Aroldis Chapman's return means little to Dodgers' Kenley Jansen

LOS ANGELES -- Monday was the day that Aroldis Chapman returned from suspension, and it was hard not to think of what it would have meant if an arm like that was joining the Los Angeles Dodgers.

The Dodgers had a deal in place for Chapman, the left-handed flame thrower formerly of the Cincinnati Reds, but backed out this winter when it was revealed that the pitcher had been involved in a domestic violence incident. Ultimately, the New York Yankees made a deal to acquire Chapman.

After a review by the league office, Chapman was suspended for 30 games under the MLB’s new domestic violence policy, although that suspension eventually was reduced a game.

So, the Yankees added one of the best relief pitchers in the game Monday to a loaded bullpen, while the Dodgers continue to try to find solid footing with their relief group.

Kenley Jansen recorded his 11th save in 11 tries Sunday, so the closer's spot has not been an issue. But Chapman would have helped to at least lengthen the bullpen.

How the save situations would have been divided, though, never will be known. If Chapman were arriving for his Dodgers season debut Monday, it would have been hard to unseat Jansen from his role.

To his credit, Jansen never did make a fuss over the fact that the front office wanted to bring aboard Chapman. As a free agent this upcoming winter, a loss of save opportunities would have taken money out of Jansen’s pocket.

“I can’t control it, so I can’t worry about that,” Jansen said Monday, when asked about Chapman. “I don’t even remember that right now, to be honest with you. My whole thing is right here, trying to win ballgames, trying to help my teammates.”

The Dodgers have struggled to get games to Jansen, especially in bridging the starter to the closer. Chris Hatcher and J.P. Howell struggled early, among others, but now Pedro Baez has started to stabilize the eighth-inning role.

Manager Dave Roberts can’t be blamed if he is hesitant to start labeling relievers with roles.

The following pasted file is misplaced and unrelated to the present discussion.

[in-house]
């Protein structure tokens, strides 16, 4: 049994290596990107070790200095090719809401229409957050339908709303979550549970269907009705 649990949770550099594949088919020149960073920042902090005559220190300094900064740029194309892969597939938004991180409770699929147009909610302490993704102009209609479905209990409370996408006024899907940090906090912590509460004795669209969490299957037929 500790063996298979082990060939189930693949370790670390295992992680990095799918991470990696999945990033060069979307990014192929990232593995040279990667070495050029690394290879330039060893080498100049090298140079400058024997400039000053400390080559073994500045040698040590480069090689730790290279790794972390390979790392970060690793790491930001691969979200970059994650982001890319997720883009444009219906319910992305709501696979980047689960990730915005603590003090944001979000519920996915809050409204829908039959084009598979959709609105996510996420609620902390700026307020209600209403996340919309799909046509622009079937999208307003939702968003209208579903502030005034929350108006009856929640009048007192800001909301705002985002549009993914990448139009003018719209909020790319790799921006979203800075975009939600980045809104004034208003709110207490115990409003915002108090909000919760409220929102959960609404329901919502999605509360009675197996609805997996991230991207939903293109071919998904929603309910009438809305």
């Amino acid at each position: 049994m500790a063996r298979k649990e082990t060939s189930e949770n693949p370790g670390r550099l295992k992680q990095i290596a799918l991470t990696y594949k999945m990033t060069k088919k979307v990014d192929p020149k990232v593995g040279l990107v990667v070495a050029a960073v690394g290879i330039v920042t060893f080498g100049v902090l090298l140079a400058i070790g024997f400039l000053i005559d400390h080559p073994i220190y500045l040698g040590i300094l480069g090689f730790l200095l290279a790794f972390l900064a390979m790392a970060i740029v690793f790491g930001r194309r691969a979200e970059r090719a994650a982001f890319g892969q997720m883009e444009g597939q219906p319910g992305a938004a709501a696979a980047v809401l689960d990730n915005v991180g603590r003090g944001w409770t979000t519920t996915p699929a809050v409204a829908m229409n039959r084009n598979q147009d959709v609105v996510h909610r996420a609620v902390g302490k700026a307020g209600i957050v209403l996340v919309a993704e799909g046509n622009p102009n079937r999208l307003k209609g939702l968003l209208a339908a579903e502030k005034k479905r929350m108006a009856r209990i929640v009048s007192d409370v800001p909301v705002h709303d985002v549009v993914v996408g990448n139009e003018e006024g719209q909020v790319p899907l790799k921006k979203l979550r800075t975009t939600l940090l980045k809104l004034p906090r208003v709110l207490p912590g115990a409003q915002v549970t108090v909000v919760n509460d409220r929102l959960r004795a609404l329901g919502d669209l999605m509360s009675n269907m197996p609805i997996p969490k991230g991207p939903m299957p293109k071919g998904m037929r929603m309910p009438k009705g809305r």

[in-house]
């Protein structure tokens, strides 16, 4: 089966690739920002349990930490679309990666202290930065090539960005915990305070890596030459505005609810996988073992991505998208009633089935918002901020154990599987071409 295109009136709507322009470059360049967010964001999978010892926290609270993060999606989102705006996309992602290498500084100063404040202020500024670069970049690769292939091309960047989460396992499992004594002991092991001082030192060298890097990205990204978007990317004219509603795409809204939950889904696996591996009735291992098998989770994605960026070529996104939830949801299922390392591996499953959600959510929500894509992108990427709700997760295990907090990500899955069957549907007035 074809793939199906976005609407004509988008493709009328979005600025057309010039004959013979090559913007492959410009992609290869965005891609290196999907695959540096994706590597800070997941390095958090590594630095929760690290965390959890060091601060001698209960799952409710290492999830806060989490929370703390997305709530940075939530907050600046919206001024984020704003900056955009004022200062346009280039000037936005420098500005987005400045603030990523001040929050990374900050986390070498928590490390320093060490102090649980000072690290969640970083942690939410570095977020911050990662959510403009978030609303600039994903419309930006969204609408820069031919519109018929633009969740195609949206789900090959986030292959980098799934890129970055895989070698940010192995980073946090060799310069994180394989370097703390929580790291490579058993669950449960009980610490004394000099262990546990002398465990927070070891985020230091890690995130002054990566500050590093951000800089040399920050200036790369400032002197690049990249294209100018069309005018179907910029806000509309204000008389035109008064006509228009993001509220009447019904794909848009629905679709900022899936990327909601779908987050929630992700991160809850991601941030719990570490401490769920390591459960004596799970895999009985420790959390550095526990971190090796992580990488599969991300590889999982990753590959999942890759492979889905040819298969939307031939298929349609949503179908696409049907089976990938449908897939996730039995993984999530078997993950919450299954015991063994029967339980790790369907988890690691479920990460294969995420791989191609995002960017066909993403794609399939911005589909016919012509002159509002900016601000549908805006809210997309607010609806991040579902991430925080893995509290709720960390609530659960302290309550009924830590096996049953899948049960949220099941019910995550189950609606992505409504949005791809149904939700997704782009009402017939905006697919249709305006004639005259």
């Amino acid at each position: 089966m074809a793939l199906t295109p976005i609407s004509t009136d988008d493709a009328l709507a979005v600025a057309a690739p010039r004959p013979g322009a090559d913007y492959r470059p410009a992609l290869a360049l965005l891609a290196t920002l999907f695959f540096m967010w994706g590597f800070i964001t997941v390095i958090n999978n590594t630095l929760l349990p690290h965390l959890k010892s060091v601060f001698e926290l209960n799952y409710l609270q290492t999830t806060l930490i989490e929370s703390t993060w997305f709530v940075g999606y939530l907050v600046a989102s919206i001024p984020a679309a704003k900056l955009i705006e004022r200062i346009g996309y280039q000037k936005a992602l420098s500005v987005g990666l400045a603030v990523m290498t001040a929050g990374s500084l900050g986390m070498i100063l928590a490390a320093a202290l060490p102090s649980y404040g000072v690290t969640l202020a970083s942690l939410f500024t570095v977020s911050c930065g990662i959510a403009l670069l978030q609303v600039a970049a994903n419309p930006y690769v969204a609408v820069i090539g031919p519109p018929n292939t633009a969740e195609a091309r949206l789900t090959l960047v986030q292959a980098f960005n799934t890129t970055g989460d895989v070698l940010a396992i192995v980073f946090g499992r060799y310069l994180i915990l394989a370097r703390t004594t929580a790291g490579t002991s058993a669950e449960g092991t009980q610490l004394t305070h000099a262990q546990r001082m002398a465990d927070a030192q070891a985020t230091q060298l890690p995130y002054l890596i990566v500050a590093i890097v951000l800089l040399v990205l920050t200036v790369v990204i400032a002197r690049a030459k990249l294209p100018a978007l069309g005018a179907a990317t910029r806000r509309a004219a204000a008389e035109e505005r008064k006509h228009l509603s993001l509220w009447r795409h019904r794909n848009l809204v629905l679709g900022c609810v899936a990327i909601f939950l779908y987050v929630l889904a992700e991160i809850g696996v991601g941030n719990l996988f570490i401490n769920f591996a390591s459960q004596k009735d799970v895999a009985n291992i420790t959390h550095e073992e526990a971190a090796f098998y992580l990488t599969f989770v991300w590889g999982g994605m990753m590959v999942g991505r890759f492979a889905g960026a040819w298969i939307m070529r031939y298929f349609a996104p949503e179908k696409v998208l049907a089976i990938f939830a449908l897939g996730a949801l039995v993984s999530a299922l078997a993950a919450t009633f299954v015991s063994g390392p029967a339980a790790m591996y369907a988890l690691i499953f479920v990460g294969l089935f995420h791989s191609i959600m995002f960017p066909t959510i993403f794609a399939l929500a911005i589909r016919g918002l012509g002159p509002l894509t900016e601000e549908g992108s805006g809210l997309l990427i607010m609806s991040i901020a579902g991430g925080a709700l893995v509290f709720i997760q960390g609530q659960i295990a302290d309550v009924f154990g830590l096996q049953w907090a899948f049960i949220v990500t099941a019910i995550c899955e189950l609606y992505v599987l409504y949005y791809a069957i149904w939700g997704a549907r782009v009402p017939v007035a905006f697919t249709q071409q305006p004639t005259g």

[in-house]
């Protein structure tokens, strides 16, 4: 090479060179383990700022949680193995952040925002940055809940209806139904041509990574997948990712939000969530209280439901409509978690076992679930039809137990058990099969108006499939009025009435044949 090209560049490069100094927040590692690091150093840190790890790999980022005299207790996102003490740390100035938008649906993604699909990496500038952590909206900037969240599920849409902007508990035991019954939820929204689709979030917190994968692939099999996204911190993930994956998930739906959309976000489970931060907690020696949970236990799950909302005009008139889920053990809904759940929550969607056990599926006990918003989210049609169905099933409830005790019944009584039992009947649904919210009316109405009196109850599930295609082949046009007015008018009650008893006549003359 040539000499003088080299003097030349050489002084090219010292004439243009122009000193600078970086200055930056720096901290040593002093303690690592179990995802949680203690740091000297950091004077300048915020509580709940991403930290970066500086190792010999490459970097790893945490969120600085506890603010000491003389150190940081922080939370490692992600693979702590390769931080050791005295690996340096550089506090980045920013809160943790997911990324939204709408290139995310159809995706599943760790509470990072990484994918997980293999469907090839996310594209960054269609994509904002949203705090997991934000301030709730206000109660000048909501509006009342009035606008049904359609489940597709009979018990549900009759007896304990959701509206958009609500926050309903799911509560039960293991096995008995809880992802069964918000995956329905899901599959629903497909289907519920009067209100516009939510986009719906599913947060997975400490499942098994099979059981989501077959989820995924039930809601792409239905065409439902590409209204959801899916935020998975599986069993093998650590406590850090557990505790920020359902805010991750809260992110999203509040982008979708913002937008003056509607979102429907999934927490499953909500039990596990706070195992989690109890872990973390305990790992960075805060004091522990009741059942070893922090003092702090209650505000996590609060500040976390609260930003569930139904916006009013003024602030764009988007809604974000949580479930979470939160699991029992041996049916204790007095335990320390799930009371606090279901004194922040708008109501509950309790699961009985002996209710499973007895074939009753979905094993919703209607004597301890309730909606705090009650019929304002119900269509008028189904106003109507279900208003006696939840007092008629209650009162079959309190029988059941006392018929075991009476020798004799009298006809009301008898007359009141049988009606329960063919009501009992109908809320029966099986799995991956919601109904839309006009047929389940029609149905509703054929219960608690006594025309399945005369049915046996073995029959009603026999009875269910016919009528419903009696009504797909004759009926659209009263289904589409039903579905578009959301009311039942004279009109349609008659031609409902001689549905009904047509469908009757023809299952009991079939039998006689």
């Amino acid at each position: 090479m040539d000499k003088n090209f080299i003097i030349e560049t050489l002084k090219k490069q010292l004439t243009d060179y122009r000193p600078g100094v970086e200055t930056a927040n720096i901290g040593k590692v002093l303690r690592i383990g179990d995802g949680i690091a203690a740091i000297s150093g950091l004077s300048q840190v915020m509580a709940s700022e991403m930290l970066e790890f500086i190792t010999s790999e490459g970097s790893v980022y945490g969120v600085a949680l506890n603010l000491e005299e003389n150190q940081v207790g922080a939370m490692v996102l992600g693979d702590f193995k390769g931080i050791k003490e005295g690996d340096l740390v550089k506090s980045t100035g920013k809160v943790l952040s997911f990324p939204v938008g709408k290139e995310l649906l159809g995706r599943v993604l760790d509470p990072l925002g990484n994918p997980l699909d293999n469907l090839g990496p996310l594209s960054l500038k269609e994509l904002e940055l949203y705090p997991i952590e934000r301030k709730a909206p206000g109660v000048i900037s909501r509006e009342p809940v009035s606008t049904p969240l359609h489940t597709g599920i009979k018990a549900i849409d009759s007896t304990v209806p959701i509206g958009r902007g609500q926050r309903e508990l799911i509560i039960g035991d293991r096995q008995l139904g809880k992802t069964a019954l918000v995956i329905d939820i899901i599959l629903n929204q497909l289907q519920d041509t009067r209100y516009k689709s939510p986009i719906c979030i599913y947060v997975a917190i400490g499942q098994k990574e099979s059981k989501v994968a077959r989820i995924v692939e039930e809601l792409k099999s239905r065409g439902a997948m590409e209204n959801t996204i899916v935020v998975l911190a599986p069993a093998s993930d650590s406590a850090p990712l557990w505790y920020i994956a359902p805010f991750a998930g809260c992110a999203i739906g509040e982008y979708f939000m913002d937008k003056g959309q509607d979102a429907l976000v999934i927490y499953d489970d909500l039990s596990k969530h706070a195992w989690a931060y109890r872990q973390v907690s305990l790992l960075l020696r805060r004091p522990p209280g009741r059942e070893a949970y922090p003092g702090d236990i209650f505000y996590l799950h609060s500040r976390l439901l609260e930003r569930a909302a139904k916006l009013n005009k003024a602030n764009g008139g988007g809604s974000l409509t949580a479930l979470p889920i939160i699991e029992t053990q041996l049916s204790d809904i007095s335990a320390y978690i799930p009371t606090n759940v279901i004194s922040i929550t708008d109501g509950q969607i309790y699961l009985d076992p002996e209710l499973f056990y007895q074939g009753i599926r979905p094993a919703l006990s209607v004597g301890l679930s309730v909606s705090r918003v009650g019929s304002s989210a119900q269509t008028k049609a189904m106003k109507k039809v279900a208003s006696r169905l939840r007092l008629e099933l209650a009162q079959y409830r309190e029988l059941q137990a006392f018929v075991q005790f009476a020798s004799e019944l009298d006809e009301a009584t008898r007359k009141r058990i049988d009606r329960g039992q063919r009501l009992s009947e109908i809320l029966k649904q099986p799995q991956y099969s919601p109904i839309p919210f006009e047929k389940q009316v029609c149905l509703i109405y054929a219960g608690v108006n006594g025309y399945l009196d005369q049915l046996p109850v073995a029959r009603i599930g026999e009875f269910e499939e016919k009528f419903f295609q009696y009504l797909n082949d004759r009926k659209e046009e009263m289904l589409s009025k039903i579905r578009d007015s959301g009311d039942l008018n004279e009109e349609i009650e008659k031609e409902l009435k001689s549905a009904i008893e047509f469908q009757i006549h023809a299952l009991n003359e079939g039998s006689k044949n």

“I think for me, I love roles, I respect roles; and every player, in theory, likes a designated role,” Roberts said. “But every game is different and when you are trying to win a baseball game and that’s your only purpose, then I think sometimes roles are expandable and that’s something we have talked about since the winter.”

Expanded roles do not mean Jansen would have pitched the eighth instead of the ninth, although that could have been the case if Chapman was on board. Instead, that plan has manifested itself with Jansen getting more than three outs in a save, something he has done twice this season, including in Sunday’s game at Toronto.

But being versatile also means that Baez might pitch in the seventh inning Monday night if the heart of the New York Mets' order is up, leaving the eighth inning to somebody else.

Jansen feels like everything is finally coming together with the bullpen.

“I think that is what [Roberts] is doing right now, and it’s working,” Jansen said when asked if he can see guys settling into spots. “You see [Baez] in the eighth, it’s been great. They have been able to do a great job. J.P. is throwing the ball better now. And once you have all those guys keep doing what they are doing on a consistent basis, you’re going to be OK.”

What Jansen refuses to do is take a moment for a “what if,” had the Dodgers ended up acquiring Chapman.

“That’s just a waste of time,” he said. “You can’t put your focus and your energy on that. That’s not what you want. You want to put your focus on what you can control. That’s not what I can control right now. If I get in in the ninth inning, I’ll try to save the game.”